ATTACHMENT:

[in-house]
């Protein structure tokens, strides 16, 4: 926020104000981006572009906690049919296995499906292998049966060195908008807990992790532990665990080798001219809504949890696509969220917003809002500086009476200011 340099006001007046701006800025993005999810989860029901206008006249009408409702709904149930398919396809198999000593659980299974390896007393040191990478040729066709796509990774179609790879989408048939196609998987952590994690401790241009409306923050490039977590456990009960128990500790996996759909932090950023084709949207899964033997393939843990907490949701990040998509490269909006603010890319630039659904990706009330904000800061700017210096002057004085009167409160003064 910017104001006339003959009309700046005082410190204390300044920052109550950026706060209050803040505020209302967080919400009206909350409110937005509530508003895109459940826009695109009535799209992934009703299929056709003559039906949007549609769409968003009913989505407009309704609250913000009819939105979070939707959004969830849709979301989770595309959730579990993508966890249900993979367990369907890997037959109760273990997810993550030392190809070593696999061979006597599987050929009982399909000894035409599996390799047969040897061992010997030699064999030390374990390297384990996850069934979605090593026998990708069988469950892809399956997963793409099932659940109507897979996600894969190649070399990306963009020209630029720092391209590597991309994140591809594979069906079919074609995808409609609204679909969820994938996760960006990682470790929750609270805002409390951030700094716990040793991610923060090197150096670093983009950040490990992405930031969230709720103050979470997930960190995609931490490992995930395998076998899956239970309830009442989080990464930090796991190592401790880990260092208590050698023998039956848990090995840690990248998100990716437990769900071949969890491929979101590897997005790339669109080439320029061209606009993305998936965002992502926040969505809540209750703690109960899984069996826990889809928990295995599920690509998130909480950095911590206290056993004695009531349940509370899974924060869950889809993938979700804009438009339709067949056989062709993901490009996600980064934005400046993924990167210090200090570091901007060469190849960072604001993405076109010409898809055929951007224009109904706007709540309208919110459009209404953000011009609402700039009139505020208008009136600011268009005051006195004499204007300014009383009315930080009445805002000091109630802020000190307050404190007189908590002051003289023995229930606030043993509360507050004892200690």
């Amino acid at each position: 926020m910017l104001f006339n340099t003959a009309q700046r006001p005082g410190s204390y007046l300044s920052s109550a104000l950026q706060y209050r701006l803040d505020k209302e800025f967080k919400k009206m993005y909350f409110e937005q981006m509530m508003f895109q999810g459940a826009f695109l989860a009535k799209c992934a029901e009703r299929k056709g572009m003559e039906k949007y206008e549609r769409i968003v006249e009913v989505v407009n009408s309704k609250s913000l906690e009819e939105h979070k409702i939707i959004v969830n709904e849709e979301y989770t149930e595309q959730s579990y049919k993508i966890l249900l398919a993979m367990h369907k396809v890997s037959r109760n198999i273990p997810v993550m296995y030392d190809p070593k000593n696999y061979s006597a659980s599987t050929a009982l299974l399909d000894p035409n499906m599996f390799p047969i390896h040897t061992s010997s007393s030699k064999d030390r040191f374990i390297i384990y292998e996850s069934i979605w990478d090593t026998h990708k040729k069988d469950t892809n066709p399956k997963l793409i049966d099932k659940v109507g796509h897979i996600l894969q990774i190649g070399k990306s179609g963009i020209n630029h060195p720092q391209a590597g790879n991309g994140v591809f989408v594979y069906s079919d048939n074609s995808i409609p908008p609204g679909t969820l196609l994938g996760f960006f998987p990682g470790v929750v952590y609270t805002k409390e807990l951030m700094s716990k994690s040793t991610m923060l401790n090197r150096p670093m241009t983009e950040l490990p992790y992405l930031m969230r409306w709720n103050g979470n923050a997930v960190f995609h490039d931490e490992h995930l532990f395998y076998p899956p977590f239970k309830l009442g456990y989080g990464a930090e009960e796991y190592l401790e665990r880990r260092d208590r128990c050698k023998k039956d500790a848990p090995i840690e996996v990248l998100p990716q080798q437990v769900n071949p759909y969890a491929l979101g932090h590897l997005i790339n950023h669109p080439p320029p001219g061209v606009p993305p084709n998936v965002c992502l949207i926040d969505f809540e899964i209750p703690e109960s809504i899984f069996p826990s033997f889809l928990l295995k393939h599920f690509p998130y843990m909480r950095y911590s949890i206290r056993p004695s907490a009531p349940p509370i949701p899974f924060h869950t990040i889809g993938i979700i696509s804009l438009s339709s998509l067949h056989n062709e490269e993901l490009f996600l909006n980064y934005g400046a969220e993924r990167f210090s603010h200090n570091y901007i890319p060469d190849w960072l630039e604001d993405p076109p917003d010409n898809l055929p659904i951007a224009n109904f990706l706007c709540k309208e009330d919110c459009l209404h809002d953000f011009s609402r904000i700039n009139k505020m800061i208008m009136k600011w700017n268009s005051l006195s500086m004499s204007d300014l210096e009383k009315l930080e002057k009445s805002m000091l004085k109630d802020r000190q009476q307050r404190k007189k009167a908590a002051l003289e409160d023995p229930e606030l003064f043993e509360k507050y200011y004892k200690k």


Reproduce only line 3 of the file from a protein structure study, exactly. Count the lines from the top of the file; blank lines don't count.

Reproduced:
């Amino acid at each position: 926020m910017l104001f006339n340099t003959a009309q700046r006001p005082g410190s204390y007046l300044s920052s109550a104000l950026q706060y209050r701006l803040d505020k209302e800025f967080k919400k009206m993005y909350f409110e937005q981006m509530m508003f895109q999810g459940a826009f695109l989860a009535k799209c992934a029901e009703r299929k056709g572009m003559e039906k949007y206008e549609r769409i968003v006249e009913v989505v407009n009408s309704k609250s913000l906690e009819e939105h979070k409702i939707i959004v969830n709904e849709e979301y989770t149930e595309q959730s579990y049919k993508i966890l249900l398919a993979m367990h369907k396809v890997s037959r109760n198999i273990p997810v993550m296995y030392d190809p070593k000593n696999y061979s006597a659980s599987t050929a009982l299974l399909d000894p035409n499906m599996f390799p047969i390896h040897t061992s010997s007393s030699k064999d030390r040191f374990i390297i384990y292998e996850s069934i979605w990478d090593t026998h990708k040729k069988d469950t892809n066709p399956k997963l793409i049966d099932k659940v109507g796509h897979i996600l894969q990774i190649g070399k990306s179609g963009i020209n630029h060195p720092q391209a590597g790879n991309g994140v591809f989408v594979y069906s079919d048939n074609s995808i409609p908008p609204g679909t969820l196609l994938g996760f960006f998987p990682g470790v929750v952590y609270t805002k409390e807990l951030m700094s716990k994690s040793t991610m923060l401790n090197r150096p670093m241009t983009e950040l490990p992790y992405l930031m969230r409306w709720n103050g979470n923050a997930v960190f995609h490039d931490e490992h995930l532990f395998y076998p899956p977590f239970k309830l009442g456990y989080g990464a930090e009960e796991y190592l401790e665990r880990r260092d208590r128990c050698k023998k039956d500790a848990p090995i840690e996996v990248l998100p990716q080798q437990v769900n071949p759909y969890a491929l979101g932090h590897l997005i790339n950023h669109p080439p320029p001219g061209v606009p993305p084709n998936v965002c992502l949207i926040d969505f809540e899964i209750p703690e109960s809504i899984f069996p826990s033997f889809l928990l295995k393939h599920f690509p998130y843990m909480r950095y911590s949890i206290r056993p004695s907490a009531p349940p509370i949701p899974f924060h869950t990040i889809g993938i979700i696509s804009l438009s339709s998509l067949h056989n062709e490269e993901l490009f996600l909006n980064y934005g400046a969220e993924r990167f210090s603010h200090n570091y901007i890319p060469d190849w960072l630039e604001d993405p076109p917003d010409n898809l055929p659904i951007a224009n109904f990706l706007c709540k309208e009330d919110c459009l209404h809002d953000f011009s609402r904000i700039n009139k505020m800061i208008m009136k600011w700017n268009s005051l006195s500086m004499s204007d300014l210096e009383k009315l930080e002057k009445s805002m000091l004085k109630d802020r000190q009476q307050r404190k007189k009167a908590a002051l003289e409160d023995p229930e606030l003064f043993e509360k507050y200011y004892k200690k």